It is often said of Kralje: “There is no smaller place, nor more heroes”. Many heroes, renowned leaders of outlaws, troop commanders, royal bodyguards, standardbearers and warriors, national leaders and spiritual figures came from this place, the centre of Upper Vasojevići. Also, in the mid-19th century the first school in the whole area was founded here, and thus Kralje became an important educational centre of the Vasojevići region.
The spot where you are standing right now has for centuries been a gathering place for the people of this area, who used to assemble in front of the church both on hard and fateful days as well as for festivals and other celebrations. The Church of the Holy Ascension of Christ was built in 1904 beside the old village cemetery at the site of the old church which was razed to the ground in 1877 when, in conflicts with the Ottoman Turks, all the villages of this region were destroyed. Its previous construction was cottage-like, like those which were often built in this area as a temporary solution in those tumultuous and uncertain times. The new church, a singlenave structure with a dome, was built thanks to hieromonk Josif Lekić and with donations from the local people, testified to by the inscription above the western entrance of the temple. The church icons were painted by Vasilije Đinovski, one of the most prominent painters of the Principality of Montenegro. Special attention is drawn to the portrait of the benefactor with his memorial church, placed in the naos of the temple, as an important and a rare example of a depiction of the benefactor.
On the plateau in front of the church there is a bronze monument to Vožd (leader) Karađorđe, the leader of the First Serbian Uprising and the founder of the Karađorđević Dynasty, the origins of which are connected to Kralje. Karađorđe’s grandfather, Jovan Đurišić, who later moved to Šumadija (central Serbia) with his son Petar Karađorđević, was born here. The family had permanent contacts with its brotherhood, and during the First Serbian Uprising, Vasojevići clan members along with the army went to meet Karađorđe and they fought together at Suvobor near Sjenica. According to stories told by older people, King Petar I Karađorđević often came to Kralje, and during one visit he donated money for the construction of a house in the village of his ancestors, which is today known as Đurković Tower.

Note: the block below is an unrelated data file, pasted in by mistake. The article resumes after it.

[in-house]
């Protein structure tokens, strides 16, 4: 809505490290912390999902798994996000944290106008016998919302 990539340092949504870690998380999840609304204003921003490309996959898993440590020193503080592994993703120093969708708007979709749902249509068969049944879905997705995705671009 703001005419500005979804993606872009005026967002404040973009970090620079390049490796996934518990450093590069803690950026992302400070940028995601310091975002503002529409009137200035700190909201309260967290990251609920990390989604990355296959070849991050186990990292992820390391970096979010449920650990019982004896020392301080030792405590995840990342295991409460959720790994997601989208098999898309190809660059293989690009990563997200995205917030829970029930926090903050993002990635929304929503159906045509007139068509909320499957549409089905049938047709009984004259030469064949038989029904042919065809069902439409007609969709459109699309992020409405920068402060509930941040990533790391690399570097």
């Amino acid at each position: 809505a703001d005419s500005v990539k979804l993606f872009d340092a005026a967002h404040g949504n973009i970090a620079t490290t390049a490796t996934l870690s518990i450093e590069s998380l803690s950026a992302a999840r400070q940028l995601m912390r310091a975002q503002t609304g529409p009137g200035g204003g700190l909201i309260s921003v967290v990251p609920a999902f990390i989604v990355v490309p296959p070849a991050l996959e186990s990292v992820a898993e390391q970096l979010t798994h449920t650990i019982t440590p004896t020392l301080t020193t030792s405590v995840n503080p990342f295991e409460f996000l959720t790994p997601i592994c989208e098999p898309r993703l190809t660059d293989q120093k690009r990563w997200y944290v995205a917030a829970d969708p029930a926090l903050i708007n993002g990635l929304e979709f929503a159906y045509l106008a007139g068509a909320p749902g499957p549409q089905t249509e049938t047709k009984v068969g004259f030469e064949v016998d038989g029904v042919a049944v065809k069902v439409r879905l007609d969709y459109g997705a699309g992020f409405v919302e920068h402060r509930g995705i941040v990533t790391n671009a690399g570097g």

In Kralje people are very proud of their local scout group, one of the first in the former Yugoslavia. The scouts of Kralje excelled in initiatives and work actions, and in Kralje, in addition to building a school, youth home, the electrical network and roads, they also participated in the foundation of the Homeland Museum. Accommodated in the recently reconstructed premises of the Memorial Home, this unique ethnological museum within its collection has several thousand archaeological and historical exhibits, ancient tools, uniforms, portraits and documents testifying to the turbulent history and life in this region. Many exhibits have been donated by local inhabitants. The documents from the Balkan Wars and the First and Second World War as well as the photographs and notes regarding the important people of this region are of particular importance. Within the museum there is also the Homeland Library.
In the very centre of Kralje there is an unusual exhibit, an airplane displayed in honour of four Air Force pilots from this region who took part in World War II. Colonel Nikola Lekić, the first pilot from the territory of the former Yugoslavia to break the sound barrier in 1956 also came from this region.
In the vicinity there is also the famous “Kralje Gunpowder Store” built in 1899 and with a surface area of 300m2 in order to store military equipment and the weapons of the Vasojevići clan army. In this military warehouse, already heavily corroded with age, legendary long-range cannons Krnjo and Zelenko were once kept. These cannons were transported from Kralje to the mountains of Balj and Sjekirica, from where in 1912 they got the better of the Ottoman forces, contributing significantly to eventual liberation. After liberation from the Ottoman Empire the gunpowder warehouse became a gathering place, in which during one period the school was accommodated, and later on a youth centre, a baker’s and a gendarmerie were located there as well.